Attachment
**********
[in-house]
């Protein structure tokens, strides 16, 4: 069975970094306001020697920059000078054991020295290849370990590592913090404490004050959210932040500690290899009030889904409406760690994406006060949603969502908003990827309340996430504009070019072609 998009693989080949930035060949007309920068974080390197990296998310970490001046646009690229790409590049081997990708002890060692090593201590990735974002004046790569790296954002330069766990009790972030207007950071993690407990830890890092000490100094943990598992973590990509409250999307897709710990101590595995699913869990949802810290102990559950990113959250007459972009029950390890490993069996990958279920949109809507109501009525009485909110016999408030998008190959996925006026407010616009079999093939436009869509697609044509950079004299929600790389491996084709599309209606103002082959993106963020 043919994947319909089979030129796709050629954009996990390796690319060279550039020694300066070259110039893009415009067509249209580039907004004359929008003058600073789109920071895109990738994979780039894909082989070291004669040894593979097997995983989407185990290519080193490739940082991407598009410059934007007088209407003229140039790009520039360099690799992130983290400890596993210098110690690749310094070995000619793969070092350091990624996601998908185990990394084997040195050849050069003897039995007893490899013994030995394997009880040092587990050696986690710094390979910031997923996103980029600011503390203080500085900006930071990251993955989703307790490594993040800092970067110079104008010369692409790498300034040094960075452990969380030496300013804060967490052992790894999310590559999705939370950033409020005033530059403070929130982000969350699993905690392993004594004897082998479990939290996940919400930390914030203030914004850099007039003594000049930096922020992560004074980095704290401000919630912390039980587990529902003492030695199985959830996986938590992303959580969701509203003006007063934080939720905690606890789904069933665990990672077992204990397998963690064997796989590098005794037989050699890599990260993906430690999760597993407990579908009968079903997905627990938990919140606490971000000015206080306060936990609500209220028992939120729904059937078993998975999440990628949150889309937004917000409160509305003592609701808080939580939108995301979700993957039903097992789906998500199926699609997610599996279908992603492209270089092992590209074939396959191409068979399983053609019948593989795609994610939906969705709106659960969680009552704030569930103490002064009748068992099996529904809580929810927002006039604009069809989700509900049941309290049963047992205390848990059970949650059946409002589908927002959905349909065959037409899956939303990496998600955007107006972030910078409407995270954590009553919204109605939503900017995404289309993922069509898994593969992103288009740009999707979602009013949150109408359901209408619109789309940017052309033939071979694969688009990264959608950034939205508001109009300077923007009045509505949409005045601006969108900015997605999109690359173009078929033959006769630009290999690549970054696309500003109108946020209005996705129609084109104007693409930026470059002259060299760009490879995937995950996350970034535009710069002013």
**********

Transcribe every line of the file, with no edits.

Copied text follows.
[in-house]
């Protein structure tokens, strides 16, 4: 069975970094306001020697920059000078054991020295290849370990590592913090404490004050959210932040500690290899009030889904409406760690994406006060949603969502908003990827309340996430504009070019072609 998009693989080949930035060949007309920068974080390197990296998310970490001046646009690229790409590049081997990708002890060692090593201590990735974002004046790569790296954002330069766990009790972030207007950071993690407990830890890092000490100094943990598992973590990509409250999307897709710990101590595995699913869990949802810290102990559950990113959250007459972009029950390890490993069996990958279920949109809507109501009525009485909110016999408030998008190959996925006026407010616009079999093939436009869509697609044509950079004299929600790389491996084709599309209606103002082959993106963020 043919994947319909089979030129796709050629954009996990390796690319060279550039020694300066070259110039893009415009067509249209580039907004004359929008003058600073789109920071895109990738994979780039894909082989070291004669040894593979097997995983989407185990290519080193490739940082991407598009410059934007007088209407003229140039790009520039360099690799992130983290400890596993210098110690690749310094070995000619793969070092350091990624996601998908185990990394084997040195050849050069003897039995007893490899013994030995394997009880040092587990050696986690710094390979910031997923996103980029600011503390203080500085900006930071990251993955989703307790490594993040800092970067110079104008010369692409790498300034040094960075452990969380030496300013804060967490052992790894999310590559999705939370950033409020005033530059403070929130982000969350699993905690392993004594004897082998479990939290996940919400930390914030203030914004850099007039003594000049930096922020992560004074980095704290401000919630912390039980587990529902003492030695199985959830996986938590992303959580969701509203003006007063934080939720905690606890789904069933665990990672077992204990397998963690064997796989590098005794037989050699890599990260993906430690999760597993407990579908009968079903997905627990938990919140606490971000000015206080306060936990609500209220028992939120729904059937078993998975999440990628949150889309937004917000409160509305003592609701808080939580939108995301979700993957039903097992789906998500199926699609997610599996279908992603492209270089092992590209074939396959191409068979399983053609019948593989795609994610939906969705709106659960969680009552704030569930103490002064009748068992099996529904809580929810927002006039604009069809989700509900049941309290049963047992205390848990059970949650059946409002589908927002959905349909065959037409899956939303990496998600955007107006972030910078409407995270954590009553919204109605939503900017995404289309993922069509898994593969992103288009740009999707979602009013949150109408359901209408619109789309940017052309033939071979694969688009990264959608950034939205508001109009300077923007009045509505949409005045601006969108900015997605999109690359173009078929033959006769630009290999690549970054696309500003109108946020209005996705129609084109104007693409930026470059002259060299760009490879995937995950996350970034535009710069002013």